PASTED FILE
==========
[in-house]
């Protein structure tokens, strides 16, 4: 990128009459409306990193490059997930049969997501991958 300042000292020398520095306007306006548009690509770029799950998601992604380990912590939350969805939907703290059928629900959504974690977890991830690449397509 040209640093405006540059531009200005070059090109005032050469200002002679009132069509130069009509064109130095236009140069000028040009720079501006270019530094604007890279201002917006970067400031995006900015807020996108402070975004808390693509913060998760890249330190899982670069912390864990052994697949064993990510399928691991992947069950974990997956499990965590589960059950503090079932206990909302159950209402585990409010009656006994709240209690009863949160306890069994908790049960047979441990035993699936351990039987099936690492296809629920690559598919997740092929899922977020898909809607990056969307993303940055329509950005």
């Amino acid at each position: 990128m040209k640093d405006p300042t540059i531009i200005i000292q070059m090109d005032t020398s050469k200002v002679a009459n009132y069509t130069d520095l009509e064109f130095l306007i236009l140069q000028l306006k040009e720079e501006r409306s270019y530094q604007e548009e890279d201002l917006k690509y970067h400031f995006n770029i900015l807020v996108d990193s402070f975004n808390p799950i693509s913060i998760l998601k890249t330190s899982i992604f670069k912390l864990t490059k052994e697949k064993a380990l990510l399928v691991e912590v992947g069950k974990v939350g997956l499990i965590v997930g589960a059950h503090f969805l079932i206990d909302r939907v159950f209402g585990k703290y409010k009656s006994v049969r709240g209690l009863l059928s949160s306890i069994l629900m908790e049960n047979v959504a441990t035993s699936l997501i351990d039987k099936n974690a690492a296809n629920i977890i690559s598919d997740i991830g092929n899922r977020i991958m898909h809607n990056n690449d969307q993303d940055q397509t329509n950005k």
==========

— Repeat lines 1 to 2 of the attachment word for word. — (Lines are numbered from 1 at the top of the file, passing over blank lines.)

[in-house]
């Protein structure tokens, strides 16, 4: 990128009459409306990193490059997930049969997501991958 300042000292020398520095306007306006548009690509770029799950998601992604380990912590939350969805939907703290059928629900959504974690977890991830690449397509 040209640093405006540059531009200005070059090109005032050469200002002679009132069509130069009509064109130095236009140069000028040009720079501006270019530094604007890279201002917006970067400031995006900015807020996108402070975004808390693509913060998760890249330190899982670069912390864990052994697949064993990510399928691991992947069950974990997956499990965590589960059950503090079932206990909302159950209402585990409010009656006994709240209690009863949160306890069994908790049960047979441990035993699936351990039987099936690492296809629920690559598919997740092929899922977020898909809607990056969307993303940055329509950005």